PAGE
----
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July 5, 2018

Former Nuts editor ’embarrassed’ by ‘lads’ mag’ past behind new Shortlist campaign ‘helping men escape outdated stereotypes’

By Jessica Brown

The former editor of “lads mag” Nuts is behind a new campaign at Shortlist men’s magazine aimed at “helping men escape outdated stereotypes”.

Eleven years after leaving Nuts, Phil Hilton said he was “proud and embarrassed” at his editorial past.

He’s embarrassed, he says, because of “some of the content that is now so deeply out of fashion” that he published in his former roles, including as deputy editor for FHM magazine.

But he told Press Gazette he remains proud of “the craft” in the lads’ mag sector, which “turned out to be a place where many talented men and women, now in exciting, high-profile positions were able to grow and develop”.

Hilton, editorial director and co-founder of Shortlist Media, adds that he “is to lad culture, what the Archbishop of Canterbury is to skateboarding”.

In fact, Shortlist’s Mankind campaign, described as “following in the wake” of the global #MeToo movement against sexual harassment, seems born out of Hilton’s experiences at “lads’ mags”.

“The characters we covered in most of the titles were often damaged or dangerous,” he says. “I suspect we may have inadvertently been doing an injustice to the gender by failing to balance them with happy, well-adjusted males.”

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The new initiative, launched on 27 June, sets out to finally achieve this balance.

Joe Mackertich, editor of Shortlist, tells Press Gazette: “A decade ago, men in the public eye tended to be celebrated either for being larger-than-life alpha males or buttoned-up stoics who never let their feelings show.

“Thankfully that’s changing,” he adds. “Qualities like empathy, kindness and softness are actually central to the appeal of mega-stars like The Rock and Anthony Joshua.”

Mackertich acknowledges that the year-long project does pose a “real challenge” editorially, with the need to treat “difficult, zeitgeisty subjects” in Shortlist’s “high-impact, original way”.

“It’s doing your audience a disservice to simply think: ‘Well ok, we have to cover identity and mental health, time to roll out all the stereotypical imagery and turns of phrase’ – this isn’t about box ticking.”

Mackertich refers to “the increasingly impersonal media miasma,” across which their campaign must “reach out” to men, but Hilton notes the value, too, of their wide distribution. “We reach men on a vast scale,” he says of the free magazine, for which he claims 500,000 readers, and website.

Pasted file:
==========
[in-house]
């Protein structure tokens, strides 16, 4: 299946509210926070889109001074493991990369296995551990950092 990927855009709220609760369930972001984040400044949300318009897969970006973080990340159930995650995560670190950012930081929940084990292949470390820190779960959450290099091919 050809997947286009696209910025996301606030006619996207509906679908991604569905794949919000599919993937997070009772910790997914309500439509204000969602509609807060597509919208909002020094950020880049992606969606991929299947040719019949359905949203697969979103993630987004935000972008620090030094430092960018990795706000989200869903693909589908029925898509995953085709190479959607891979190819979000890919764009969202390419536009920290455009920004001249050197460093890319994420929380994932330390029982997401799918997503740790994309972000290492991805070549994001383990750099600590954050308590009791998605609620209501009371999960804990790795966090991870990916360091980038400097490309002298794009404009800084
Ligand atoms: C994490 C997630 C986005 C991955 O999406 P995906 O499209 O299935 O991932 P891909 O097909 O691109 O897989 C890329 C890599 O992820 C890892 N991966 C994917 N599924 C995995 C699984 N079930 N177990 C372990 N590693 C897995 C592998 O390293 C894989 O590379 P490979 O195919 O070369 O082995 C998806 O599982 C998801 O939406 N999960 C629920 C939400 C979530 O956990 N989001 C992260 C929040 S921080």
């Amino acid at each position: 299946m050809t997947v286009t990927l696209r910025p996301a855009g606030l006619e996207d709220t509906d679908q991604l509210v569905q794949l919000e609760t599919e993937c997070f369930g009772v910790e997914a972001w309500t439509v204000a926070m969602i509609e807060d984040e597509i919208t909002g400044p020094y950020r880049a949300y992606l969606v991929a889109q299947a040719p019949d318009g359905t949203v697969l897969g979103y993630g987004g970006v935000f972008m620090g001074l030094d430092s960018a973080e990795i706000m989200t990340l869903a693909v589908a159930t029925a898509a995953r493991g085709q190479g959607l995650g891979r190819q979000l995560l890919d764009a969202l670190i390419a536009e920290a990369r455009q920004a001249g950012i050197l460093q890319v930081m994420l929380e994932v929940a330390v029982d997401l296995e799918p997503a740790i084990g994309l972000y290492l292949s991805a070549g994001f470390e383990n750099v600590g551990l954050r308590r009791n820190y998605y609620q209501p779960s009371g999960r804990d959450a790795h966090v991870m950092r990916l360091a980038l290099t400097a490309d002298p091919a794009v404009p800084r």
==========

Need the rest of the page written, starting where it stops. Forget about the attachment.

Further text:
But Hilton and Mackertich also plan to make their inroads into the surging “positive masculinity” movement more accessible for their audience.

Mackertich mentions that he would like lots of companies to sign up for their scheme to help men “achieve a healthier work/life balance”. Mind the Grind is an aspect of the Mankind movement that aims to challenge the “destructive macho culture” of working late and emailing out of hours.

There will also be Happier Hour, a series of after work events and talks that “separate Happy Hour from alcohol” and are designed to encourage men into “music, comedy and acting” in the evenings, as opposed to drink and drugs.

Happier Hour and Mind the Grind are specifically geared towards the Met Set, how Shortlist describes its male readership demographic, who are vulnerable to stress, addiction, and mental health problems.

Hilton explains: “So many friends and colleagues have suffered the terrible consequences of trying to live up to an idea of masculinity that didn’t give them any room to ask for help when they were in trouble.”

A magazine spokesperson said that the movement was “born from the recognition that men are three times more likely to take their own lives, but 84 per cent less likely to open up about their emotions,” and that statistics for alcohol- and drug-related deaths are higher among men.

They said Shortlist was set up in 2007 as an “alternative to traditional lads’ mags” with the tagline: “For men with more than one thing on their minds”.

It is now seeking to streamline men’s preoccupations for their own mental health. With such high stakes, Mackertich is committed to “avoiding treating these subjects in a lazy way”.

The other side of the campaign is also ambitious. Shortlist’s first ever London Pride edition, out this week, will feature LGBTQ celebrities such as Tom Daley and Mark Gatiss, and an “upbeat and unapologetic” cover of two men kissing.

Hilton clarifies the motives behind the movement: “The shock of seeing so much unacceptable behaviour exposed by the #MeToo and Time’s Up movements has been a huge influence. We wanted to do something practical.

“Celebrating positive role models, and condemning the less positive, feels vital both personally and professionally right now,” he adds.

“People will look back on 2018 as a turning-point for men in Britain,” says Mackertich. “The ManKind campaign is the next logical step”.

Picture: Shortlist Media

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